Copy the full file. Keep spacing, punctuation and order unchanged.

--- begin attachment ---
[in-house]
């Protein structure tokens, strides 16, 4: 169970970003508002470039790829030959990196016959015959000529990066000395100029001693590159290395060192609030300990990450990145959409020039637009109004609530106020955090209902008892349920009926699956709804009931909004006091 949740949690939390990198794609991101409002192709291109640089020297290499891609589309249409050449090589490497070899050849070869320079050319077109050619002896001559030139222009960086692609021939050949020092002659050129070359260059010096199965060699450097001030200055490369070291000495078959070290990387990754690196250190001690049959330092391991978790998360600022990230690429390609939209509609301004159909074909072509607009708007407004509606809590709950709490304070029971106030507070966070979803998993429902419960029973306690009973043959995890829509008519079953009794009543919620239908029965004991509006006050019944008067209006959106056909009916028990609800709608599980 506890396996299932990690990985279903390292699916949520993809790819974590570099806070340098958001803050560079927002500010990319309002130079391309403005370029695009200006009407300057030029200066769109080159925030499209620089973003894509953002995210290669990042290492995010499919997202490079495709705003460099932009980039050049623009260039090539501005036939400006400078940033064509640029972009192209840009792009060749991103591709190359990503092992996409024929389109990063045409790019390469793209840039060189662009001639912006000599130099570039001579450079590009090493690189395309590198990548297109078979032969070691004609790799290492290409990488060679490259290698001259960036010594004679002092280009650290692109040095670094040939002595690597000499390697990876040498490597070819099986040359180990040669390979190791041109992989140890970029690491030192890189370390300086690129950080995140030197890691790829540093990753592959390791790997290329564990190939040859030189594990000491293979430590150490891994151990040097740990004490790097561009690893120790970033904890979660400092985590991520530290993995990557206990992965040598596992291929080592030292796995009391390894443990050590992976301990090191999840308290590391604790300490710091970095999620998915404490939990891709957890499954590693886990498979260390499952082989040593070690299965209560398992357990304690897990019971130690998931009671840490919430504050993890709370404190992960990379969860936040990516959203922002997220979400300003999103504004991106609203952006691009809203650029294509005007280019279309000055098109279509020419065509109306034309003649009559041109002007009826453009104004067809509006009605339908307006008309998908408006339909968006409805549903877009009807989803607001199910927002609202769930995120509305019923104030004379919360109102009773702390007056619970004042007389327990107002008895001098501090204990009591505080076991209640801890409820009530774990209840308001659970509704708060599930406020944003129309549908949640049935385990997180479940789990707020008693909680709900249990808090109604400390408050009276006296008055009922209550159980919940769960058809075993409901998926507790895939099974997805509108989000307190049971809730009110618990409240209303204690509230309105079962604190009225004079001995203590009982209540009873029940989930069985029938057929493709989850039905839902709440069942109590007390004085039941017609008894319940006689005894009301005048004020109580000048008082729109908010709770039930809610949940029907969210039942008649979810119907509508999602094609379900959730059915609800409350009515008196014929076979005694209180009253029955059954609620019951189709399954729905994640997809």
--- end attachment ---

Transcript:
[in-house]
């Protein structure tokens, strides 16, 4: 169970970003508002470039790829030959990196016959015959000529990066000395100029001693590159290395060192609030300990990450990145959409020039637009109004609530106020955090209902008892349920009926699956709804009931909004006091 949740949690939390990198794609991101409002192709291109640089020297290499891609589309249409050449090589490497070899050849070869320079050319077109050619002896001559030139222009960086692609021939050949020092002659050129070359260059010096199965060699450097001030200055490369070291000495078959070290990387990754690196250190001690049959330092391991978790998360600022990230690429390609939209509609301004159909074909072509607009708007407004509606809590709950709490304070029971106030507070966070979803998993429902419960029973306690009973043959995890829509008519079953009794009543919620239908029965004991509006006050019944008067209006959106056909009916028990609800709608599980 506890396996299932990690990985279903390292699916949520993809790819974590570099806070340098958001803050560079927002500010990319309002130079391309403005370029695009200006009407300057030029200066769109080159925030499209620089973003894509953002995210290669990042290492995010499919997202490079495709705003460099932009980039050049623009260039090539501005036939400006400078940033064509640029972009192209840009792009060749991103591709190359990503092992996409024929389109990063045409790019390469793209840039060189662009001639912006000599130099570039001579450079590009090493690189395309590198990548297109078979032969070691004609790799290492290409990488060679490259290698001259960036010594004679002092280009650290692109040095670094040939002595690597000499390697990876040498490597070819099986040359180990040669390979190791041109992989140890970029690491030192890189370390300086690129950080995140030197890691790829540093990753592959390791790997290329564990190939040859030189594990000491293979430590150490891994151990040097740990004490790097561009690893120790970033904890979660400092985590991520530290993995990557206990992965040598596992291929080592030292796995009391390894443990050590992976301990090191999840308290590391604790300490710091970095999620998915404490939990891709957890499954590693886990498979260390499952082989040593070690299965209560398992357990304690897990019971130690998931009671840490919430504050993890709370404190992960990379969860936040990516959203922002997220979400300003999103504004991106609203952006691009809203650029294509005007280019279309000055098109279509020419065509109306034309003649009559041109002007009826453009104004067809509006009605339908307006008309998908408006339909968006409805549903877009009807989803607001199910927002609202769930995120509305019923104030004379919360109102009773702390007056619970004042007389327990107002008895001098501090204990009591505080076991209640801890409820009530774990209840308001659970509704708060599930406020944003129309549908949640049935385990997180479940789990707020008693909680709900249990808090109604400390408050009276006296008055009922209550159980919940769960058809075993409901998926507790895939099974997805509108989000307190049971809730009110618990409240209303204690509230309105079962604190009225004079001995203590009982209540009873029940989930069985029938057929493709989850039905839902709440069942109590007390004085039941017609008894319940006689005894009301005048004020109580000048008082729109908010709770039930809610949940029907969210039942008649979810119907509508999602094609379900959730059915609800409350009515008196014929076979005694209180009253029955059954609620019951189709399954729905994640997809």